Seattle Bike Helmet Rule Is Dropped Amid Racial Justice Concerns

In Seattle, home to one of the largest populations of bike commuters in the country, officials have overturned a decades-old regulation requiring cyclists to wear helmets because of discriminatory enforcement of the rule against homeless people and people of color.

The King County Board of Health voted to repeal the requirement on Thursday, with only one member opposing the decision to roll back a measure that even critics acknowledge has saved lives.

“The question before us yesterday wasn’t the efficacy of helmets,” said Girmay Zahilay, a board member who is also a member of the King County Council. “The question before us was whether a helmet law that’s enforced by police on balance produces results that outweigh the harm that that law creates.”

Seattle is the largest city in the country to enforce a bike helmet requirement. The city of Tacoma, Wash., repealed its requirement in 2020, citing similar equity concerns, as did Dallas in 2014 for those 18 and older, as a means of encouraging more bike-sharing.

In a county that has made racial justice reform a priority — the King County health board declared racism a public health crisis in 2020 — the regulation pitted the need to address racial equity against the obvious safety benefits of helmets.

“We have to have a broad view of public health: Yes, we have to think about brain injury, and we also have to think about the impact on our criminal legal system,” Mr. Zahilay said.

The board of health, made up of elected officials and appointed medical experts from across the county, began to scrutinize the helmet rule in 2020 after an analysis of court records from Crosscut, a local news site, showed that it was rarely enforced, and enforced disproportionately when it was. Since 2017, Seattle police had given just 117 helmet citations, over 40 percent of which went to people who were homeless. Since 2019, 60 percent of citations went to people who were homeless.

A separate analysis from Central Seattle Greenways, a safe streets advocacy group, found that Black cyclists were almost four times as likely to receive a citation for violating the helmet requirement as white cyclists. Native American cyclists were just over twice as likely to receive one as white cyclists.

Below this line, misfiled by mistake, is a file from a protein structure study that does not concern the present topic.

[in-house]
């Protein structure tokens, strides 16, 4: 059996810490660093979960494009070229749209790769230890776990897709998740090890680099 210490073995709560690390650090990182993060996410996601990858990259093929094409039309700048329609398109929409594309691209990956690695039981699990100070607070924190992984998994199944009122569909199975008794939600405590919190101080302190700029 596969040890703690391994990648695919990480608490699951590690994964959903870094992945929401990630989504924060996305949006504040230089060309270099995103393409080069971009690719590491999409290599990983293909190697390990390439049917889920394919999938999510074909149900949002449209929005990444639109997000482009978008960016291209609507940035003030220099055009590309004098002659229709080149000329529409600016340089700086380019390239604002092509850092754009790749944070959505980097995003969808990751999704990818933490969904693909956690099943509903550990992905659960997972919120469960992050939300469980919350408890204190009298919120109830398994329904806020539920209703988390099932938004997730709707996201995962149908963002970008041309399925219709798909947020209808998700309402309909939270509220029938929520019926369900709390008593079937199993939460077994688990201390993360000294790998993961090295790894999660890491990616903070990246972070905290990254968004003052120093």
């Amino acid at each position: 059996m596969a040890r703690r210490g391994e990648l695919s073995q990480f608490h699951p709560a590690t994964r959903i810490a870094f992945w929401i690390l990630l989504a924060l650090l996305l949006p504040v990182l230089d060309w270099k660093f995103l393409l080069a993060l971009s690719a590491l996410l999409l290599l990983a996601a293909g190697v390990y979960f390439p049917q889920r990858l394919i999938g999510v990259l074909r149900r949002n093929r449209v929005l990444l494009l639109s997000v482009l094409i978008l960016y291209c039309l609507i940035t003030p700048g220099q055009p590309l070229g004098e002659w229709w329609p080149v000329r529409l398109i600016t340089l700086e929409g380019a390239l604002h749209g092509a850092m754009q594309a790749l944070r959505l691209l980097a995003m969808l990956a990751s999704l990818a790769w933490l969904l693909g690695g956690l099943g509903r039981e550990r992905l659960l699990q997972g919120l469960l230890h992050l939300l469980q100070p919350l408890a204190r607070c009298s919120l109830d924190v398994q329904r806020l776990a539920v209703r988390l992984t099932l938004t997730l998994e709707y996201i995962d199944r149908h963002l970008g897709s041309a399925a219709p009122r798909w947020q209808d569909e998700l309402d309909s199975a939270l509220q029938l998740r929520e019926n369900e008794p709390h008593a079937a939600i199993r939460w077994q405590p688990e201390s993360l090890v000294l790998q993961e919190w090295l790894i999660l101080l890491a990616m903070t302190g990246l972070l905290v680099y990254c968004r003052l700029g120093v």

Neither study looked at whether homeless people or people of color wore helmets less frequently than other groups — or whether, out of economic necessity, they were more likely to ride a bike. Critics nonetheless said enforcement appeared to be discriminatory.

A Seattle police officer monitoring the area where a homeless encampment was cleared. Since 2019, 60 percent of citations for cyclists not wearing a helmet went to people who were homeless.Credit…Ted S. Warren/Associated Press

“It was a law that really just allowed the Police Department, the Seattle Police Department, to harass Black and brown community members,” said K.L. Shannon, an organizer for Seattle Neighborhood Greenways and police accountability chair for the Seattle King County chapter of the N.A.A.C.P.

Ms. Shannon’s nephew was just 8 years old when he and three friends were stopped by an officer a few blocks from their houses for not wearing helmets, Ms. Shannon said. She said the officer accused them of stealing the bikes.

“Until this day my nephew doesn’t ride a bike,” Ms. Shannon said. “He’s never forgotten that.”

In an incident in 2016, a Black man was stopped by the Seattle police for riding a bike with no helmet. In a dashcam video of the tense, 19-minute stop, one officer shared with another that the suspect “matches the description of a burglary suspect,” suggesting that the helmet regulation was used as a pretense.

In 2019, Daniel Oakes was stopped for not wearing his helmet while riding his bicycle on a sidewalk near a homeless encampment and then charged with an unrelated offense. A judge dismissed the case after Mr. Oakes’s lawyer argued that the helmet requirement had been unconstitutionally used as a pretext to make the stop.

In a statement to Crosscut in response to its analysis of bike stop data, a Seattle Police Department spokesman, Randall Huserik, said the traffic stops were often used to educate riders about the benefits of wearing a helmet.